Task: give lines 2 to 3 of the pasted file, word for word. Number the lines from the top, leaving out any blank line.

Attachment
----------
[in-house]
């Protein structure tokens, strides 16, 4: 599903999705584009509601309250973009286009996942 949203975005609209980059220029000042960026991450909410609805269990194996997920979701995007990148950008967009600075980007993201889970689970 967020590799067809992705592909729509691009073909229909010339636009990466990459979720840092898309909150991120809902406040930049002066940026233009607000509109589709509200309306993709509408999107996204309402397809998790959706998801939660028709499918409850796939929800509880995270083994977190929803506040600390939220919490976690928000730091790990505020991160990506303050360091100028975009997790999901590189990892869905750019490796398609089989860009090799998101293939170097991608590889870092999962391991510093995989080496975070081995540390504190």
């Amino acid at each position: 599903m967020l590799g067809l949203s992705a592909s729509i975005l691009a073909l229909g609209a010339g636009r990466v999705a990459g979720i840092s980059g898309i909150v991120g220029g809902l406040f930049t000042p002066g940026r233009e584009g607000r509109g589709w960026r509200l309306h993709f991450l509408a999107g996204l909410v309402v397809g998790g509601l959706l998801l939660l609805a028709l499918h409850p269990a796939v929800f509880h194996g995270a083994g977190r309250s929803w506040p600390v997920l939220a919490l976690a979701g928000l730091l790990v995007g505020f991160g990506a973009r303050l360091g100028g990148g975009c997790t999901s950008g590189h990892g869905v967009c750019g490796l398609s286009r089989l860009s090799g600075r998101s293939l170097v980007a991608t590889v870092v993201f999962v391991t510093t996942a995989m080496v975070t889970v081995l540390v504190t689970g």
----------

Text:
């Protein structure tokens, strides 16, 4: 599903999705584009509601309250973009286009996942 949203975005609209980059220029000042960026991450909410609805269990194996997920979701995007990148950008967009600075980007993201889970689970 967020590799067809992705592909729509691009073909229909010339636009990466990459979720840092898309909150991120809902406040930049002066940026233009607000509109589709509200309306993709509408999107996204309402397809998790959706998801939660028709499918409850796939929800509880995270083994977190929803506040600390939220919490976690928000730091790990505020991160990506303050360091100028975009997790999901590189990892869905750019490796398609089989860009090799998101293939170097991608590889870092999962391991510093995989080496975070081995540390504190």
């Amino acid at each position: 599903m967020l590799g067809l949203s992705a592909s729509i975005l691009a073909l229909g609209a010339g636009r990466v999705a990459g979720i840092s980059g898309i909150v991120g220029g809902l406040f930049t000042p002066g940026r233009e584009g607000r509109g589709w960026r509200l309306h993709f991450l509408a999107g996204l909410v309402v397809g998790g509601l959706l998801l939660l609805a028709l499918h409850p269990a796939v929800f509880h194996g995270a083994g977190r309250s929803w506040p600390v997920l939220a919490l976690a979701g928000l730091l790990v995007g505020f991160g990506a973009r303050l360091g100028g990148g975009c997790t999901s950008g590189h990892g869905v967009c750019g490796l398609s286009r089989l860009s090799g600075r998101s293939l170097v980007a991608t590889v870092v993201f999962v391991t510093t996942a995989m080496v975070t889970v081995l540390v504190t689970g």